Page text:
Marta Segura, L.A.'s first-ever chief heat officer, said the city is working to combat these effects by enhancing tree canopies, permeable surfaces and roads, as well as installing more cool roofs, heat pumps and passive cooling systems, among other efforts.

The city also seeks to improve its "social infrastructure" through heat risk communication campaigns, targeted disaster response resources and expanded cooling and resilience centers, Segura said. Residents can use the Cool Spots LA app to find nearby cooling centers during heat emergencies.

"I think, as a city, we're going to set an example for others to ensure that we are not just preparing for extreme heat and climate change, but we are investing first and foremost in the areas that have been historically left behind, because we believe that that is what will bring us the greatest accelerated climate solutions for the entire region," she said.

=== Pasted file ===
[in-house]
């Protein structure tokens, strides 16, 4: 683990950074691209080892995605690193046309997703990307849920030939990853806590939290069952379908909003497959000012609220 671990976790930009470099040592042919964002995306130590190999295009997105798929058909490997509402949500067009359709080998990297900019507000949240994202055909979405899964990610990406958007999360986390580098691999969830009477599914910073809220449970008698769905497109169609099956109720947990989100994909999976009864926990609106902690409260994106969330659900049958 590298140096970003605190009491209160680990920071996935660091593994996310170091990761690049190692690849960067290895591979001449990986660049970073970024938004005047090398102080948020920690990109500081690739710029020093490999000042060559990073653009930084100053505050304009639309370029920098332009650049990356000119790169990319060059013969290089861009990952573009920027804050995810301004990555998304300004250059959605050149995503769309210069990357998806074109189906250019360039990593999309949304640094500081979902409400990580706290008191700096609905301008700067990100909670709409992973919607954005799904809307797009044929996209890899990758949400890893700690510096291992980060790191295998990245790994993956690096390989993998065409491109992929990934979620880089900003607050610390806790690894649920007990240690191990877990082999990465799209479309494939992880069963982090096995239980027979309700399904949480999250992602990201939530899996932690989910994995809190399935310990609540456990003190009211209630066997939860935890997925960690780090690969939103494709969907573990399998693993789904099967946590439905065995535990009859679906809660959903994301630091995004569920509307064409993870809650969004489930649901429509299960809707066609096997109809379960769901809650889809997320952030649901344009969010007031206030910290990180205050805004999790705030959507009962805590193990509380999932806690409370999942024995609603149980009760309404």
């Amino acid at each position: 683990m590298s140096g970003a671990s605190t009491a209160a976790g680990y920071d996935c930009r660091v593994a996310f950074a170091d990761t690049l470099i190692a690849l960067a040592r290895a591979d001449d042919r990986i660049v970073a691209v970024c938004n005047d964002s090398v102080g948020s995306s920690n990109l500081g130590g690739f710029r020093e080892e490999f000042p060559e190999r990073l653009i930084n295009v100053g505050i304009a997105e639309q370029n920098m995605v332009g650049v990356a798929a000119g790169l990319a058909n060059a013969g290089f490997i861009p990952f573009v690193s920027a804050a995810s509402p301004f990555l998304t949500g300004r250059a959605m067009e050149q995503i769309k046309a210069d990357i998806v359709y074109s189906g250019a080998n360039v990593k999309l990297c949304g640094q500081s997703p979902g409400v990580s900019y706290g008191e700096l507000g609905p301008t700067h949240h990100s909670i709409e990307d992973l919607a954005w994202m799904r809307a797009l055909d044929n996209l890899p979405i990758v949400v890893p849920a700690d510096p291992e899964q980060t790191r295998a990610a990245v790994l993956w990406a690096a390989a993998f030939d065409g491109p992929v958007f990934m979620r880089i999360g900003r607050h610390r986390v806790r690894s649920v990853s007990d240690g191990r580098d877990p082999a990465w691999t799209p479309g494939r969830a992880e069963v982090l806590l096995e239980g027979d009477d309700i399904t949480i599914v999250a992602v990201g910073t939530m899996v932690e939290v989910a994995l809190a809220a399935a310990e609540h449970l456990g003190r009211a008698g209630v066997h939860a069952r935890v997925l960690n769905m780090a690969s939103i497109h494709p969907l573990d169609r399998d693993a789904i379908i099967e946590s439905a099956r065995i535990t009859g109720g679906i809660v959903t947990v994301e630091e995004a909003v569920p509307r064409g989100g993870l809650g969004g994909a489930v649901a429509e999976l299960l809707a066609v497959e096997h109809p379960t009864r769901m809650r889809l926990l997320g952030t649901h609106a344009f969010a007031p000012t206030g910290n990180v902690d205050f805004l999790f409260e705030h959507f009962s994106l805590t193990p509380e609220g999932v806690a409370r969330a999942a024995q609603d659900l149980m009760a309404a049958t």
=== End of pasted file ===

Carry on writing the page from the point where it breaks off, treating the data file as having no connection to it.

California has been scrutinized for its response to extreme heat in the past. A 2021 Times investigation found that the state chronically undercounts the number of deaths caused by heat waves.

Last year, in the wake of the worst September heat wave ever recorded in California, officials still struggled to account for heat illness and deaths, a separate analysis found.

And just last week, the L.A. Department of Transportation received intense criticism after unveiling La Sombrita, a pilot project intended to help provide shade at bus stops that was derided for its small scale and seemingly permeable design.

Officials on Wednesday said they will continue to expand and improve their response to extreme heat in L.A., including installing at least 3,000 more bus shelters — most in areas with high heat exposure and high ridership. Funding from President Biden's infrastructure bill may help supplement some of those programs, according to Public Works commissioner Susana Reyes.

Agustin Cabrera, policy director at the nonprofit Strategic Concepts in Organizing and Policy Education, or SCOPE, said many of the worst effects of extreme heat are due to decades of environmental racism and redlining that have left communities such as South Los Angeles at a historic disadvantage.